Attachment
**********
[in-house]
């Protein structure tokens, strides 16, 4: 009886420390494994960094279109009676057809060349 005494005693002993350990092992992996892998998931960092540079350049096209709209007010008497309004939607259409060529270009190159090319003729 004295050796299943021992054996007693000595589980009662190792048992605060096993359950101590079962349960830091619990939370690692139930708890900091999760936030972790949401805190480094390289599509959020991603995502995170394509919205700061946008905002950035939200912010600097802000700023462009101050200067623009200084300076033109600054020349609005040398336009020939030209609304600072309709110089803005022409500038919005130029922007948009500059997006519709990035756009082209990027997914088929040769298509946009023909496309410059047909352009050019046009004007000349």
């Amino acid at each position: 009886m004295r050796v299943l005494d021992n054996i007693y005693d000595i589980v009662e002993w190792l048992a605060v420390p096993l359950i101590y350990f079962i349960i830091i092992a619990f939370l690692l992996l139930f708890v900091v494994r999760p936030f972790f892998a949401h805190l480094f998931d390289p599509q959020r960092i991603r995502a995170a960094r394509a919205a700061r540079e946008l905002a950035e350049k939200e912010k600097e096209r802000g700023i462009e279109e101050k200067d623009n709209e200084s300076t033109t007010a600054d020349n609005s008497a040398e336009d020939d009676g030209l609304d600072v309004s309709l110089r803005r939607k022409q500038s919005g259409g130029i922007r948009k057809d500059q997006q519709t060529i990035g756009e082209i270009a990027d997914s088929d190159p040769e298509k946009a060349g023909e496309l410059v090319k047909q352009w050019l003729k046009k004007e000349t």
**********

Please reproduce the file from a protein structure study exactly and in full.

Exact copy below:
[in-house]
């Protein structure tokens, strides 16, 4: 009886420390494994960094279109009676057809060349 005494005693002993350990092992992996892998998931960092540079350049096209709209007010008497309004939607259409060529270009190159090319003729 004295050796299943021992054996007693000595589980009662190792048992605060096993359950101590079962349960830091619990939370690692139930708890900091999760936030972790949401805190480094390289599509959020991603995502995170394509919205700061946008905002950035939200912010600097802000700023462009101050200067623009200084300076033109600054020349609005040398336009020939030209609304600072309709110089803005022409500038919005130029922007948009500059997006519709990035756009082209990027997914088929040769298509946009023909496309410059047909352009050019046009004007000349």
């Amino acid at each position: 009886m004295r050796v299943l005494d021992n054996i007693y005693d000595i589980v009662e002993w190792l048992a605060v420390p096993l359950i101590y350990f079962i349960i830091i092992a619990f939370l690692l992996l139930f708890v900091v494994r999760p936030f972790f892998a949401h805190l480094f998931d390289p599509q959020r960092i991603r995502a995170a960094r394509a919205a700061r540079e946008l905002a950035e350049k939200e912010k600097e096209r802000g700023i462009e279109e101050k200067d623009n709209e200084s300076t033109t007010a600054d020349n609005s008497a040398e336009d020939d009676g030209l609304d600072v309004s309709l110089r803005r939607k022409q500038s919005g259409g130029i922007r948009k057809d500059q997006q519709t060529i990035g756009e082209i270009a990027d997914s088929d190159p040769e298509k946009a060349g023909e496309l410059v090319k047909q352009w050019l003729k046009k004007e000349t």